In this talk, I will describe some recent work in my research group on building a memory access accelerator. Our work is motivated by observing that many accelerators being proposed integrate or interact with a high-performance microprocessor. In such cases, the microprocessor becomes a significant power hog, while a low performance processor limits the accelerator's effectiveness.
As cloud computing becomes increasingly popular, organizations face greater security threats. Public clouds have become a central point of attack and successful compromises can cause potentially billions of dollars of damage. Physical attacks on data center machines are very concerning because an attacker can gain full control of the machines and circumvent software protections.
Energy is increasingly a first-order concern in computer systems. Exploiting energy-accuracy trade-offs is an attractive choice in applications that can tolerate inaccuracies. A key challenge, though, is how to isolate parts of the program that must be precise from those that can be approximated so that a program functions correctly even as quality of service degrades. Addressing that challenge leads to opportunities for approximate computing across the entire system stack.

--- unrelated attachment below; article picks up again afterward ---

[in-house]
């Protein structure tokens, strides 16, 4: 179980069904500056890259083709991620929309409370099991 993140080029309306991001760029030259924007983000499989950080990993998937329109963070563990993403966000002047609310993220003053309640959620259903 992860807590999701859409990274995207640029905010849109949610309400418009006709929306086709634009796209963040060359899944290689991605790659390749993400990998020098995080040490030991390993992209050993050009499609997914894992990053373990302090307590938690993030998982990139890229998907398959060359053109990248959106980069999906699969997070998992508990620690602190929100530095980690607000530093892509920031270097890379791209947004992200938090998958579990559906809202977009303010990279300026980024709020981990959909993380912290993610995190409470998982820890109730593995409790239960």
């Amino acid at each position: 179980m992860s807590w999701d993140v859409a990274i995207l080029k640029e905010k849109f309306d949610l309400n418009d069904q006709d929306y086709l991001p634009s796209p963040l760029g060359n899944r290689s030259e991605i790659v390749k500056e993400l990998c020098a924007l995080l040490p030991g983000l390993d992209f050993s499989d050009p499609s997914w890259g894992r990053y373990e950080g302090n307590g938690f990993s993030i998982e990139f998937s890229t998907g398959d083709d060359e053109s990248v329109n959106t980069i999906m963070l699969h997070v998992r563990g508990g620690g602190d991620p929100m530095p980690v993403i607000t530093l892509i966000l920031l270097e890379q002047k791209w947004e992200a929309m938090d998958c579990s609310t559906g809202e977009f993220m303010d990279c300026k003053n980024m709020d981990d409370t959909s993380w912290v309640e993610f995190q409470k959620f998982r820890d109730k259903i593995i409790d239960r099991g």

Software obfuscation aims to make the code of a computer program "unintelligible'' while preserving its functionality. This problem was first posed by Diffie and Hellman in 1976, and so far, most cryptographers believed that realizing obfuscation was impossible.
My research provides the first secure solution to this problem. Consequently several other long-standing open problems have been resolved. In this talk, I will describe these new developments and their implications.
By 2020, there will be billions of devices connecting to the Internet. These devices will be ubiquitous and will generate large amounts of sensing and monitoring data that will enable a multitude of applications to improve human life. The key enabler of this vision is the underlying wireless communication technology. However, current wireless networks are notoriously interference-limited. With the number of devices increasing to the billions in the future, current solutions will be crippled to support the amount of data that needs to be communicated.